God vs The Multiverse (Part 9: The Scientific Method)
Rabbis E. Feder & E. Zimmer
In the previous post we showed that it is faulty to use the multiverse theory to explain anything because it is a theory which can equally explain everything. Therefore, explaining fine tuning with a multiverse is a 'multiverse of the gaps' argument which is desperately put forth to deny the indications of Intelligent Design. In this post we will put that problem aside and explain why we believe that multiverse theory is not even science, but is rather bad philosophy of science.
One of the pillars of the scientific method has been the requirement that a theory should make predictions which can be reasonably tested. This has allowed science to build solid foundations, as consensus forms only when there is objective confirmation in reality that a theory is true (or close to it).
Every theory of a multiverse is, almost by definition, not testable. Sometimes its proponents invent far-fetched hypothetical tests (mentioned by Greene in the article), like maybe our universe collided with another universe and maybe we could somehow see the effects of that collision in the background radiation. That is not what it means in science for something to be reasonably testable. (In any event, even if we could somehow observe such a collision between one other universe, that still does not mean we could observe an infinite number of multiverses. Nor could we ever know if the constants of nature or the laws themselves varied in these other multiverses.)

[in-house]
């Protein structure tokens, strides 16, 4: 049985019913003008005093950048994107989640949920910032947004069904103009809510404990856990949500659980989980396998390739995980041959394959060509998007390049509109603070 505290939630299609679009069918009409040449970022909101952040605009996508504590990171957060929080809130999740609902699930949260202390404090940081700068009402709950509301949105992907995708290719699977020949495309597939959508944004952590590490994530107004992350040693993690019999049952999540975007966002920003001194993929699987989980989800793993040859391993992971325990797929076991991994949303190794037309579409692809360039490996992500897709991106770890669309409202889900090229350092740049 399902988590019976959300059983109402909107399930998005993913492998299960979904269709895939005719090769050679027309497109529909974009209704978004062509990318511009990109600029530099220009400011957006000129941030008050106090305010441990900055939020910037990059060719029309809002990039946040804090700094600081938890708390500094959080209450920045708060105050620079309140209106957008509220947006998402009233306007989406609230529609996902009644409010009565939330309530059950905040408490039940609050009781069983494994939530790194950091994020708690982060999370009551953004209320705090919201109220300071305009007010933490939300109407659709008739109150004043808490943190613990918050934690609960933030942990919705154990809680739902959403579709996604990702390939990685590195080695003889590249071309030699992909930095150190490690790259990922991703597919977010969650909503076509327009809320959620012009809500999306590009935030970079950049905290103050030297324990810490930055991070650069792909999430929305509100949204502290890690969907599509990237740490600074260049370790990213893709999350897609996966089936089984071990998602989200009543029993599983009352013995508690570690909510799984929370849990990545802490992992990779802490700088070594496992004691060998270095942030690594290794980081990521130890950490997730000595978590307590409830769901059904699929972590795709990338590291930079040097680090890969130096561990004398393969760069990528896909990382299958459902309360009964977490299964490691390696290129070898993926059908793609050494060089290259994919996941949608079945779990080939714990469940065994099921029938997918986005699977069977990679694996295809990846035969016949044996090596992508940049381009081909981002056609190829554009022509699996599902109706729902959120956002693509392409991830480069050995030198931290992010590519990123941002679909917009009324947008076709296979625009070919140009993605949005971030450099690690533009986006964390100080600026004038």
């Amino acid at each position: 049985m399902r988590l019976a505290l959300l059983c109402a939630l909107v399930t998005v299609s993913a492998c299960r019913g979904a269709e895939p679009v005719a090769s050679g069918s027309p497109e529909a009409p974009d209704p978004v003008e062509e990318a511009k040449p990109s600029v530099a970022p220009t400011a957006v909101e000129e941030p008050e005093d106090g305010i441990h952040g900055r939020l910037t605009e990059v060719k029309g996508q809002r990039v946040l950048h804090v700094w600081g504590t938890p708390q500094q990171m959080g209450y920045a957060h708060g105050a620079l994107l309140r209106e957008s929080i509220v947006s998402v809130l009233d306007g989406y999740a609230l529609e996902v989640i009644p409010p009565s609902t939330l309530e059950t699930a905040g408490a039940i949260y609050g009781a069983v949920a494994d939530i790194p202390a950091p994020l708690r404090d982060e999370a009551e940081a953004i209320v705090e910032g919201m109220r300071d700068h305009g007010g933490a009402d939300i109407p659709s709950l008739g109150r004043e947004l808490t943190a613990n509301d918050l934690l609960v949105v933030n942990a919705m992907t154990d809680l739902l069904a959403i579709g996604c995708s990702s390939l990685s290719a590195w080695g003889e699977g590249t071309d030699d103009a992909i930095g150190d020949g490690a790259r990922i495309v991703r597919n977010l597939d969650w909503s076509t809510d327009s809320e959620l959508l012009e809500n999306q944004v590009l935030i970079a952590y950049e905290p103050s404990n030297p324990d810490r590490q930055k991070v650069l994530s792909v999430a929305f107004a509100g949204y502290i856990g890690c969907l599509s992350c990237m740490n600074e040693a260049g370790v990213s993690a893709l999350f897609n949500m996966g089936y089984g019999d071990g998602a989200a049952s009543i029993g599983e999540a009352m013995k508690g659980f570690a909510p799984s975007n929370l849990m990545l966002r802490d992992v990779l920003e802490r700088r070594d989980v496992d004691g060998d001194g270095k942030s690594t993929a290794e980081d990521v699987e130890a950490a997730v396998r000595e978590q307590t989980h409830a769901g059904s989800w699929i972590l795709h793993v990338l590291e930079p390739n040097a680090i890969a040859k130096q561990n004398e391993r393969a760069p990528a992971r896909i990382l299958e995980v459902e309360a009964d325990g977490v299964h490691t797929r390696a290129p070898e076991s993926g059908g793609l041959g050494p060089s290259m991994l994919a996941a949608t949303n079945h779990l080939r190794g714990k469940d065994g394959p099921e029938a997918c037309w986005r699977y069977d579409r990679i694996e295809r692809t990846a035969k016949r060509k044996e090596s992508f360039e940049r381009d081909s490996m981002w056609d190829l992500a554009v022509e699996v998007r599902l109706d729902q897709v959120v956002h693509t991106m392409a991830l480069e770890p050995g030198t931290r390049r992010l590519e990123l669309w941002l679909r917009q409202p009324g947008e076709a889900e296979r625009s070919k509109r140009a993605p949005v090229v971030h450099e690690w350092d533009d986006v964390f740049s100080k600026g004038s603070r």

The question of whether the cause of the universe is intelligent or not, is a philosophical question. The answer does not lead to testable conclusions. It could be proven in the positive, if for example, the Intelligent Cause communicated its existence before millions of witnesses. But that is not a reasonably repeatable test, and would therefore not come under the scientific method either. Not all knowledge is subject to the scientific method (i.e., certain historical knowledge).
Our answer to this philosophical question, that the cause of the universe is Intelligent, is based upon mankind's understanding of modern physics. It is a testament to the efficacy of the scientific method that we have enough knowledge about the physical universe to answer this philosophical question by virtue of our understanding of the fine tuning of the constants. It is a philosophical conclusion rooted in verified scientific facts.